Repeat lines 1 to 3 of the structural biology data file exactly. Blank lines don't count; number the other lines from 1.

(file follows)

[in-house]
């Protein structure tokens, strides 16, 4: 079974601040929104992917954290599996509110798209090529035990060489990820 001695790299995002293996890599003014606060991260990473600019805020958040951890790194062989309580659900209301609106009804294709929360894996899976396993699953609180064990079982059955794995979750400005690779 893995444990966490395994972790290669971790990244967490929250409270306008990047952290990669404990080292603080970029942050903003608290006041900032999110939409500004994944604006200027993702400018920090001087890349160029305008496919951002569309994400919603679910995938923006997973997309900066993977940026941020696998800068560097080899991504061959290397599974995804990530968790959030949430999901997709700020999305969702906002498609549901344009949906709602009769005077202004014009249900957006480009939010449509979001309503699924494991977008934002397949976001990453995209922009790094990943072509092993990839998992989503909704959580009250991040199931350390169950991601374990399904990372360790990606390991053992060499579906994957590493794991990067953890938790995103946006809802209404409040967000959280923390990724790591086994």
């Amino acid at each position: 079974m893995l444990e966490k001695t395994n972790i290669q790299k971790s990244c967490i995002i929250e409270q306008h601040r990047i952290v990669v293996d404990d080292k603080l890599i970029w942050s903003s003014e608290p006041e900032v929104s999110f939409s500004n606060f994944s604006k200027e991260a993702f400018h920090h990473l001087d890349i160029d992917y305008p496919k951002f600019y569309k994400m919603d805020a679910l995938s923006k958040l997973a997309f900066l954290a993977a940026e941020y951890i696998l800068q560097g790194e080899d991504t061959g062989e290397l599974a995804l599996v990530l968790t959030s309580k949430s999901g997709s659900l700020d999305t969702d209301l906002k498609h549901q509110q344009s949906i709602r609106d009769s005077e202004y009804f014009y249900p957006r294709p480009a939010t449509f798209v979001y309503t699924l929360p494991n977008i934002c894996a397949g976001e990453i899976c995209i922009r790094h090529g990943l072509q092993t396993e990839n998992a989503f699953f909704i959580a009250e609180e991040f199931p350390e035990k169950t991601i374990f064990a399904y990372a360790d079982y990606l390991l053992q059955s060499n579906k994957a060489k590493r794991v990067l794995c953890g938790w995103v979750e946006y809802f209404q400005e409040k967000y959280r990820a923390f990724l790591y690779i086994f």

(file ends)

[in-house]
């Protein structure tokens, strides 16, 4: 079974601040929104992917954290599996509110798209090529035990060489990820 001695790299995002293996890599003014606060991260990473600019805020958040951890790194062989309580659900209301609106009804294709929360894996899976396993699953609180064990079982059955794995979750400005690779 893995444990966490395994972790290669971790990244967490929250409270306008990047952290990669404990080292603080970029942050903003608290006041900032999110939409500004994944604006200027993702400018920090001087890349160029305008496919951002569309994400919603679910995938923006997973997309900066993977940026941020696998800068560097080899991504061959290397599974995804990530968790959030949430999901997709700020999305969702906002498609549901344009949906709602009769005077202004014009249900957006480009939010449509979001309503699924494991977008934002397949976001990453995209922009790094990943072509092993990839998992989503909704959580009250991040199931350390169950991601374990399904990372360790990606390991053992060499579906994957590493794991990067953890938790995103946006809802209404409040967000959280923390990724790591086994």
């Amino acid at each position: 079974m893995l444990e966490k001695t395994n972790i290669q790299k971790s990244c967490i995002i929250e409270q306008h601040r990047i952290v990669v293996d404990d080292k603080l890599i970029w942050s903003s003014e608290p006041e900032v929104s999110f939409s500004n606060f994944s604006k200027e991260a993702f400018h920090h990473l001087d890349i160029d992917y305008p496919k951002f600019y569309k994400m919603d805020a679910l995938s923006k958040l997973a997309f900066l954290a993977a940026e941020y951890i696998l800068q560097g790194e080899d991504t061959g062989e290397l599974a995804l599996v990530l968790t959030s309580k949430s999901g997709s659900l700020d999305t969702d209301l906002k498609h549901q509110q344009s949906i709602r609106d009769s005077e202004y009804f014009y249900p957006r294709p480009a939010t449509f798209v979001y309503t699924l929360p494991n977008i934002c894996a397949g976001e990453i899976c995209i922009r790094h090529g990943l072509q092993t396993e990839n998992a989503f699953f909704i959580a009250e609180e991040f199931p350390e035990k169950t991601i374990f064990a399904y990372a360790d079982y990606l390991l053992q059955s060499n579906k994957a060489k590493r794991v990067l794995c953890g938790w995103v979750e946006y809802f209404q400005e409040k967000y959280r990820a923390f990724l790591y690779i086994f």